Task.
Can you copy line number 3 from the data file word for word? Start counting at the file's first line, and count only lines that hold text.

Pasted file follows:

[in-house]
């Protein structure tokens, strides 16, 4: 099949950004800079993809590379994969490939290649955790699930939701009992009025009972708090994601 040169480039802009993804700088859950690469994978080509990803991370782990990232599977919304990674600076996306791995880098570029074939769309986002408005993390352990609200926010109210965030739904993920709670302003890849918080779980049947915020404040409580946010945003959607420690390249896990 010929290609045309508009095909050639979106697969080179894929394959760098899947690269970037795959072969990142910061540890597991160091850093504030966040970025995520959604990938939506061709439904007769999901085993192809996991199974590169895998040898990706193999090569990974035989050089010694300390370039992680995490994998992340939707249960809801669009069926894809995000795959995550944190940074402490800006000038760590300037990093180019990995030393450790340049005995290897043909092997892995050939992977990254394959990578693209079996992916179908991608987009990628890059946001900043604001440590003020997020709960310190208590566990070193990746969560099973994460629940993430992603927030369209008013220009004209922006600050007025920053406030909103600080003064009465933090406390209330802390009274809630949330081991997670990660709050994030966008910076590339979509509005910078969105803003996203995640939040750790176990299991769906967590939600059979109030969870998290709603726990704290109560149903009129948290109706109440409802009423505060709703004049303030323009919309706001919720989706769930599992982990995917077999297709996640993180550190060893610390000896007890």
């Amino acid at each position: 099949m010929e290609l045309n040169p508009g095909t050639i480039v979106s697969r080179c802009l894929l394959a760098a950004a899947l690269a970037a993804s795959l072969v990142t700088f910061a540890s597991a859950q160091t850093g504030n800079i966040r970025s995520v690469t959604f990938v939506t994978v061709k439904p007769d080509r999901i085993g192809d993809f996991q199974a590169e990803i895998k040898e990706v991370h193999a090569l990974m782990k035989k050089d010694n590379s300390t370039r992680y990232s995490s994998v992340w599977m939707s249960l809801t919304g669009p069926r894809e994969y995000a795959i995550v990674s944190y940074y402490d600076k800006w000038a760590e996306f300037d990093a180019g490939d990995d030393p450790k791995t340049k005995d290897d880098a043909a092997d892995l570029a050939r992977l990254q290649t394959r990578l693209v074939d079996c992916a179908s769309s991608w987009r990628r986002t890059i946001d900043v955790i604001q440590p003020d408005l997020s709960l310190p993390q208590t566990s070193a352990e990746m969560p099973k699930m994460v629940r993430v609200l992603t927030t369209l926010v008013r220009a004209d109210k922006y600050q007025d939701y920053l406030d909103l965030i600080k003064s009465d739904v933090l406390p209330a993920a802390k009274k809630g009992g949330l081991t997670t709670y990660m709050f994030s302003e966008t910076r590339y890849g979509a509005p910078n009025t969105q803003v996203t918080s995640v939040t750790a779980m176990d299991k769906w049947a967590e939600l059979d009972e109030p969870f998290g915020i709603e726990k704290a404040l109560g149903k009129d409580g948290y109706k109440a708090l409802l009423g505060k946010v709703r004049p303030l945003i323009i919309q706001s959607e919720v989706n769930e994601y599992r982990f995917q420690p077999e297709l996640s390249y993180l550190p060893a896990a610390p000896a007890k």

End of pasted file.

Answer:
């Amino acid at each position: 099949m010929e290609l045309n040169p508009g095909t050639i480039v979106s697969r080179c802009l894929l394959a760098a950004a899947l690269a970037a993804s795959l072969v990142t700088f910061a540890s597991a859950q160091t850093g504030n800079i966040r970025s995520v690469t959604f990938v939506t994978v061709k439904p007769d080509r999901i085993g192809d993809f996991q199974a590169e990803i895998k040898e990706v991370h193999a090569l990974m782990k035989k050089d010694n590379s300390t370039r992680y990232s995490s994998v992340w599977m939707s249960l809801t919304g669009p069926r894809e994969y995000a795959i995550v990674s944190y940074y402490d600076k800006w000038a760590e996306f300037d990093a180019g490939d990995d030393p450790k791995t340049k005995d290897d880098a043909a092997d892995l570029a050939r992977l990254q290649t394959r990578l693209v074939d079996c992916a179908s769309s991608w987009r990628r986002t890059i946001d900043v955790i604001q440590p003020d408005l997020s709960l310190p993390q208590t566990s070193a352990e990746m969560p099973k699930m994460v629940r993430v609200l992603t927030t369209l926010v008013r220009a004209d109210k922006y600050q007025d939701y920053l406030d909103l965030i600080k003064s009465d739904v933090l406390p209330a993920a802390k009274k809630g009992g949330l081991t997670t709670y990660m709050f994030s302003e966008t910076r590339y890849g979509a509005p910078n009025t969105q803003v996203t918080s995640v939040t750790a779980m176990d299991k769906w049947a967590e939600l059979d009972e109030p969870f998290g915020i709603e726990k704290a404040l109560g149903k009129d409580g948290y109706k109440a708090l409802l009423g505060k946010v709703r004049p303030l945003i323009i919309q706001s959607e919720v989706n769930e994601y599992r982990f995917q420690p077999e297709l996640s390249y993180l550190p060893a896990a610390p000896a007890k």